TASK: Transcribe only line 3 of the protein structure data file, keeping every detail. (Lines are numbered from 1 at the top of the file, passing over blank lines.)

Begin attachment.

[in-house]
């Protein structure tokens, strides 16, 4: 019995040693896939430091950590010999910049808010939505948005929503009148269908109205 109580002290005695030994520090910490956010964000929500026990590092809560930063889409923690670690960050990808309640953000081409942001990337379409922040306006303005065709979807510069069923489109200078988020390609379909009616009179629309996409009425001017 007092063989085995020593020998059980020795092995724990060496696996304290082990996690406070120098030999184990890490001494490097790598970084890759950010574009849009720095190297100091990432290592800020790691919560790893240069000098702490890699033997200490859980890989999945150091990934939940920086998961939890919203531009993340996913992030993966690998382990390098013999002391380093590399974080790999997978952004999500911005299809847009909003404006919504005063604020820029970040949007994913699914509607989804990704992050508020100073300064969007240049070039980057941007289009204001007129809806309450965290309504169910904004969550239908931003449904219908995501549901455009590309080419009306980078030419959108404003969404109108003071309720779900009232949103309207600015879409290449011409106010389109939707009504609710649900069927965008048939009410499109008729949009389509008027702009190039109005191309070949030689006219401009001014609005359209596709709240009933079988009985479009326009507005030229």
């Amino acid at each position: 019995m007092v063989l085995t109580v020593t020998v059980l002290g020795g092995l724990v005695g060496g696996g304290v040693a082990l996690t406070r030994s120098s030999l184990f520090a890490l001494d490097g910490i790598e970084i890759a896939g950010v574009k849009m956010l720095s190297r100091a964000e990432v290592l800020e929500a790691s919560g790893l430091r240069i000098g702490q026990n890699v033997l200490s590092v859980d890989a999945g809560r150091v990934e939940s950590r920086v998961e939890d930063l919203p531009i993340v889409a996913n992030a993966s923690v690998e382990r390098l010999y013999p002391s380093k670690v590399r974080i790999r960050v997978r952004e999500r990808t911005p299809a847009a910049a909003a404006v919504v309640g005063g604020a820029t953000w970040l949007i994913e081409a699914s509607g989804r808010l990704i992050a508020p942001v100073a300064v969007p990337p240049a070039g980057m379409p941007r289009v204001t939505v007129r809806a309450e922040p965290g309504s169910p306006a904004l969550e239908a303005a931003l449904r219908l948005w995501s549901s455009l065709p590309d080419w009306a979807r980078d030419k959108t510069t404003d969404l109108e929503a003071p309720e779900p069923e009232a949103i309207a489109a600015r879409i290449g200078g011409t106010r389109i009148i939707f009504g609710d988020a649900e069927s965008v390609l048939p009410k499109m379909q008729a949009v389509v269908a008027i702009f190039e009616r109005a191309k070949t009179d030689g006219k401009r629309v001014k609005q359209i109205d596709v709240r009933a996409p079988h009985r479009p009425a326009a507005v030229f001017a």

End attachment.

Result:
């Amino acid at each position: 019995m007092v063989l085995t109580v020593t020998v059980l002290g020795g092995l724990v005695g060496g696996g304290v040693a082990l996690t406070r030994s120098s030999l184990f520090a890490l001494d490097g910490i790598e970084i890759a896939g950010v574009k849009m956010l720095s190297r100091a964000e990432v290592l800020e929500a790691s919560g790893l430091r240069i000098g702490q026990n890699v033997l200490s590092v859980d890989a999945g809560r150091v990934e939940s950590r920086v998961e939890d930063l919203p531009i993340v889409a996913n992030a993966s923690v690998e382990r390098l010999y013999p002391s380093k670690v590399r974080i790999r960050v997978r952004e999500r990808t911005p299809a847009a910049a909003a404006v919504v309640g005063g604020a820029t953000w970040l949007i994913e081409a699914s509607g989804r808010l990704i992050a508020p942001v100073a300064v969007p990337p240049a070039g980057m379409p941007r289009v204001t939505v007129r809806a309450e922040p965290g309504s169910p306006a904004l969550e239908a303005a931003l449904r219908l948005w995501s549901s455009l065709p590309d080419w009306a979807r980078d030419k959108t510069t404003d969404l109108e929503a003071p309720e779900p069923e009232a949103i309207a489109a600015r879409i290449g200078g011409t106010r389109i009148i939707f009504g609710d988020a649900e069927s965008v390609l048939p009410k499109m379909q008729a949009v389509v269908a008027i702009f190039e009616r109005a191309k070949t009179d030689g006219k401009r629309v001014k609005q359209i109205d596709v709240r009933a996409p079988h009985r479009p009425a326009a507005v030229f001017a």